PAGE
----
The Informer

This week's headlines: strike-prices for offshore wind projects fell by 30% in the latest Contracts for Difference auction round; global CO2 emissions rise at their fastest rate for seven years; and Government look to push back the smart meter rollout deadline to 2024.

  • Latest CfD auction ‘biggest step yet’ towards net zero

    Six offshore wind farms, four wind farms on remote islands and two energy-from-waste projects have been awarded Contracts for Difference (CfDs) in the latest allocation round.

    The strike prices awarded to offshore wind projects this time are around 30% lower than those awarded in the previous auction, with the new projects being delivered for as little as £39.65/MWh in 2012 prices.

    Together, the 12 projects will provide 6GW of power, enough for more than seven million homes, with electricity due to come on stream by 2025.

    Hugh McNeal, RenewableUK’s Chief Executive said, “Securing this record amount of new renewable energy capacity in this auction is the biggest single step that the UK has taken towards meeting our net zero emissions target. As these results show, offshore wind is the key technology for this country in tackling the climate emergency. Offshore wind will be the backbone of the UK’s clean, modern energy system and will supply at least a third of our power by 2030.”

    Meanwhile, the Crown Estate has launched its fourth round of leases, the first for a decade, with at least 7GW of capacity up for grabs. The auction covers England, Northern Ireland and Wales, with bidding due to open in October and end in Autumn 2020.

    Read more

  • Fastest rise in emissions for seven years

    Global carbon dioxide emissions rose by 2% last year, driven by fossil fuels being used to meet growing demand for energy, according to accountancy firm PwC’s 2019 Low-Carbon Economy Index.

    The rise in emissions was the fastest since 2011 and came respite renewable energy generation rising by 7.2%, its quickest pace since 2010.

    Yet the Exponential Roadmap report (complied by a newly assembled group of international experts) suggested emissions could be cut if the uptake of electric vehicles can be maintained, land management is improved and deforestation avoided.

    Jonathan Grant, Director at PwC, warned: “It’s worrying that progress on climate seems to have stalled.”

    However, Johan Rockström, Director of the Potsdam Institute for Climate Impact Research and one of the authors of the Exponential Roadmap report, added: “This is now a race against time, but businesses and even entire industries have made many significant transitions in less than 10 years.”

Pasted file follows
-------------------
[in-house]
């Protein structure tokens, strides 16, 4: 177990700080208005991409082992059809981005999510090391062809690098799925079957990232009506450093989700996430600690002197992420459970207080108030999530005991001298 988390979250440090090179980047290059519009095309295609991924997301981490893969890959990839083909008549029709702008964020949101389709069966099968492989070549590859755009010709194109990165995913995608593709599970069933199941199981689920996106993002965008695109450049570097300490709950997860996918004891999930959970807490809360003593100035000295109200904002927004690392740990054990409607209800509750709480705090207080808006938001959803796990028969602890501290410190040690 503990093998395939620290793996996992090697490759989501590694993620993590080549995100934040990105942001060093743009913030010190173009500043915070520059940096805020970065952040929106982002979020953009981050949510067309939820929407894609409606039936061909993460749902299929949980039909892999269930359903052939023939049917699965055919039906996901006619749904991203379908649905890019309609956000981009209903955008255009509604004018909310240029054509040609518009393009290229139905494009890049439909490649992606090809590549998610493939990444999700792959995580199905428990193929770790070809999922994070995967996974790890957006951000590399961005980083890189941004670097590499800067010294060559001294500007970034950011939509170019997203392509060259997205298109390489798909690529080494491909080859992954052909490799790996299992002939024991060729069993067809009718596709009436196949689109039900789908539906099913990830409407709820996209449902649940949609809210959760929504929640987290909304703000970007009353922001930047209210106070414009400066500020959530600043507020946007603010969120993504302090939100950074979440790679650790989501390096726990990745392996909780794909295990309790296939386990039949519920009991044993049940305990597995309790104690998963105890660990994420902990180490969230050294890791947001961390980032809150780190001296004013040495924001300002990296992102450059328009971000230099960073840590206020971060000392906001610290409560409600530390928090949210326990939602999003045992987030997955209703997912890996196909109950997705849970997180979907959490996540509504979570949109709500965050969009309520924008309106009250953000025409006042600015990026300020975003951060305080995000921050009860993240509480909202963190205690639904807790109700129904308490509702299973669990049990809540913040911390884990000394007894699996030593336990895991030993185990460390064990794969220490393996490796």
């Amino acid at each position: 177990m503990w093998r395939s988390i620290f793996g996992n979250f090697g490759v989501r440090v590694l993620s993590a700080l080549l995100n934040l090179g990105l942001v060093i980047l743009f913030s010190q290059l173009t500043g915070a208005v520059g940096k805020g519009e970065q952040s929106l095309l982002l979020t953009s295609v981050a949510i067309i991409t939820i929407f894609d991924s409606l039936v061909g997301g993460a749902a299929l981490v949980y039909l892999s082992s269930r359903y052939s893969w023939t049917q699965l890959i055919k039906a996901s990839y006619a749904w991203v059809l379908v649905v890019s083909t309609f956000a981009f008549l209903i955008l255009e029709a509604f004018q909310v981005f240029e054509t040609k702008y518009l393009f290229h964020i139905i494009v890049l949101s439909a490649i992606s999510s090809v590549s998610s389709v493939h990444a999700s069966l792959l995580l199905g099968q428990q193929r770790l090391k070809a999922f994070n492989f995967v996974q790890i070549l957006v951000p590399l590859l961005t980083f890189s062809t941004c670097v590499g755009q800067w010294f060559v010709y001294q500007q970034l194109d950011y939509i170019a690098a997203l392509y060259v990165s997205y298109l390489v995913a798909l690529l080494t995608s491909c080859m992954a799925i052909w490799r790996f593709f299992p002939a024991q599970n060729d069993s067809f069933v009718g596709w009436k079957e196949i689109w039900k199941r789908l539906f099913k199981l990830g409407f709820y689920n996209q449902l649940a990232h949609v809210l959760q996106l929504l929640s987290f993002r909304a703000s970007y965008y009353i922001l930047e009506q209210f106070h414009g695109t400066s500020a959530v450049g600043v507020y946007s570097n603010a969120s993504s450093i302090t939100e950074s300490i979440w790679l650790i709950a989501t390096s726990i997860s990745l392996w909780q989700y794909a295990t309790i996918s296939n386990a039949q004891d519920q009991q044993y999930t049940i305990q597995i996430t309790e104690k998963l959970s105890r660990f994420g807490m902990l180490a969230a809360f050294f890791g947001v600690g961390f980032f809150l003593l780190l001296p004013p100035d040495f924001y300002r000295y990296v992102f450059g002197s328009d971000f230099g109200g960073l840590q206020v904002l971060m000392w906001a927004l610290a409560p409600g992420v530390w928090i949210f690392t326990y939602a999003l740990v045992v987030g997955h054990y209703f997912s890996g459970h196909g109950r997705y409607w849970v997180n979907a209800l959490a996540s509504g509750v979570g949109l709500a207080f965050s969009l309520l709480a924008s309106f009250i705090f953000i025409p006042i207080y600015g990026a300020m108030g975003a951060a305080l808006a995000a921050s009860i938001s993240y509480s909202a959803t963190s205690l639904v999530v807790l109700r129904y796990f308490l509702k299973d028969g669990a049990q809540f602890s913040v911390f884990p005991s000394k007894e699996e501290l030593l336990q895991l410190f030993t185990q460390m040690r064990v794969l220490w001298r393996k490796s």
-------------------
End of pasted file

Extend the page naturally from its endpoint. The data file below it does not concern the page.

Read more

  • Government looks to extend smart meter rollout deadline

    Energy suppliers will have until 2024 to finish installing smart meters, after the UK government proposed a four-year extension to the current deadline.

    Suppliers have been putting pressure on officials to extend the 2020 target, with the projected cost of the rollout climbing to at least £13 billion.

    Richard Neudegg, Head of Regulation at price comparison website uSwitch, said: “The new 2024 plan – which places more onus on energy companies to meet interim installation milestones along the way – suggests ministers are confident that suppliers are close to cracking the technical problems which have plagued the roll out so far.”

    Read more

  • EVs on track to beat National Grid forecasts

    Figures from the Society of Motor Manufacturers & Traders (SMMT) have revealed a five-fold rise in zero emission vehicle purchases, capturing a record 3.4% market share.

    Jacob Briggs, Senior Consulting Analyst at Cornwall Insight, said: “Over the year-to-date, we have seen battery electric vehicles (BEVs) registrations rise 93%, poised to overtake total plug-in-hybrids (PHEVs). At this pace BEVs are set to surpass National Grid’s Consumer Evolution projections.”

    The SMMT’s figures showed that hybrid sales also continued to rise, but plug-in hybrid registrations fell again during August.

    Mike Hawes, SMMT Chief Executive, warned: “To support a smooth transition and deliver environmental gains now, we need a long-term government commitment to measures that give consumers confidence to invest in the latest technologies that best suit their needs.”

    Read more

  • More than 230 companies now committed to science-based targets

    A new report from Bloomberg New Energy Finance (BNEF) has said that 237 businesses are on course to reduce their carbon dioxide emissions in line with a “well-below 2C scenario” using science-based targets.

    The paper, “Science-Based Targets: 2-Degree Carbon Goals for Companies”, found that 11 utility companies – including Enel and NRG Energy – have “more achievable” targets thanks to their purchasing of renewable energy.

    But it warned other companies – including those in the consumer staples, materials and industrials categories would find it harder because reducing their emissions “will require fundamental shifts in the way they conduct business”.

    BNEF added: “Science-based targets remain one of the most effective ways that companies can lead the transition to a low carbon economy, but as currently constructed they still exclude certain heavy emitting industries."

    “Creating emissions reduction frameworks for the oil and gas, agriculture, banking and chemical industry will be essential for science-based targets to truly make an impact.”

    Read more